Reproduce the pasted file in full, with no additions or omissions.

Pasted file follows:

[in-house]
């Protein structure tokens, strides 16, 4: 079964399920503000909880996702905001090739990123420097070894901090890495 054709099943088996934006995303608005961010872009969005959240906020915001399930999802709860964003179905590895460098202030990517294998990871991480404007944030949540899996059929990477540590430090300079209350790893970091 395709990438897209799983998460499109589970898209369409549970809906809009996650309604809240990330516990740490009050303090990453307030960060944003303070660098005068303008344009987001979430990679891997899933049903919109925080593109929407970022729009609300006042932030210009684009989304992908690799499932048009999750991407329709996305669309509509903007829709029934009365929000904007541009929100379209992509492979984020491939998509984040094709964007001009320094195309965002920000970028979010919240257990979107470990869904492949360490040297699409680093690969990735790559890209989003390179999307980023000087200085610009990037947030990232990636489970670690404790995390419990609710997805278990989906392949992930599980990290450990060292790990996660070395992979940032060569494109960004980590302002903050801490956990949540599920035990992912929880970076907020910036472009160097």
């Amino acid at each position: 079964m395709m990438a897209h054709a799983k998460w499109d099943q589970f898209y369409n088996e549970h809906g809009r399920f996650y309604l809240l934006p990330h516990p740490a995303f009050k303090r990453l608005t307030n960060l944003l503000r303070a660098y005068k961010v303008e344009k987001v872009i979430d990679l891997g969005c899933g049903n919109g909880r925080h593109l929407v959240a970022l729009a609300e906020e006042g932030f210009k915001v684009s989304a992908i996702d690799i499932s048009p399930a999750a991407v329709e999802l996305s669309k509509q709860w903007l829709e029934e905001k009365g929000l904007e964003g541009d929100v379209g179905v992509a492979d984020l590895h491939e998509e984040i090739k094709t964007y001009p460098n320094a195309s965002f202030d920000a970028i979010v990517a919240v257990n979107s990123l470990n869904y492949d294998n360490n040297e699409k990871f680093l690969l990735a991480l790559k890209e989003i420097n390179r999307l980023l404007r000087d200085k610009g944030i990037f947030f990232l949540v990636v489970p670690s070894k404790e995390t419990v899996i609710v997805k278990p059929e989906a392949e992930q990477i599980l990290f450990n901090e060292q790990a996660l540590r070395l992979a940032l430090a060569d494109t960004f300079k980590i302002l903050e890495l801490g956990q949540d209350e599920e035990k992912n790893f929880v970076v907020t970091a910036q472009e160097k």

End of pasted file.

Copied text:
[in-house]
């Protein structure tokens, strides 16, 4: 079964399920503000909880996702905001090739990123420097070894901090890495 054709099943088996934006995303608005961010872009969005959240906020915001399930999802709860964003179905590895460098202030990517294998990871991480404007944030949540899996059929990477540590430090300079209350790893970091 395709990438897209799983998460499109589970898209369409549970809906809009996650309604809240990330516990740490009050303090990453307030960060944003303070660098005068303008344009987001979430990679891997899933049903919109925080593109929407970022729009609300006042932030210009684009989304992908690799499932048009999750991407329709996305669309509509903007829709029934009365929000904007541009929100379209992509492979984020491939998509984040094709964007001009320094195309965002920000970028979010919240257990979107470990869904492949360490040297699409680093690969990735790559890209989003390179999307980023000087200085610009990037947030990232990636489970670690404790995390419990609710997805278990989906392949992930599980990290450990060292790990996660070395992979940032060569494109960004980590302002903050801490956990949540599920035990992912929880970076907020910036472009160097």
């Amino acid at each position: 079964m395709m990438a897209h054709a799983k998460w499109d099943q589970f898209y369409n088996e549970h809906g809009r399920f996650y309604l809240l934006p990330h516990p740490a995303f009050k303090r990453l608005t307030n960060l944003l503000r303070a660098y005068k961010v303008e344009k987001v872009i979430d990679l891997g969005c899933g049903n919109g909880r925080h593109l929407v959240a970022l729009a609300e906020e006042g932030f210009k915001v684009s989304a992908i996702d690799i499932s048009p399930a999750a991407v329709e999802l996305s669309k509509q709860w903007l829709e029934e905001k009365g929000l904007e964003g541009d929100v379209g179905v992509a492979d984020l590895h491939e998509e984040i090739k094709t964007y001009p460098n320094a195309s965002f202030d920000a970028i979010v990517a919240v257990n979107s990123l470990n869904y492949d294998n360490n040297e699409k990871f680093l690969l990735a991480l790559k890209e989003i420097n390179r999307l980023l404007r000087d200085k610009g944030i990037f947030f990232l949540v990636v489970p670690s070894k404790e995390t419990v899996i609710v997805k278990p059929e989906a392949e992930q990477i599980l990290f450990n901090e060292q790990a996660l540590r070395l992979a940032l430090a060569d494109t960004f300079k980590i302002l903050e890495l801490g956990q949540d209350e599920e035990k992912n790893f929880v970076v907020t970091a910036q472009e160097k």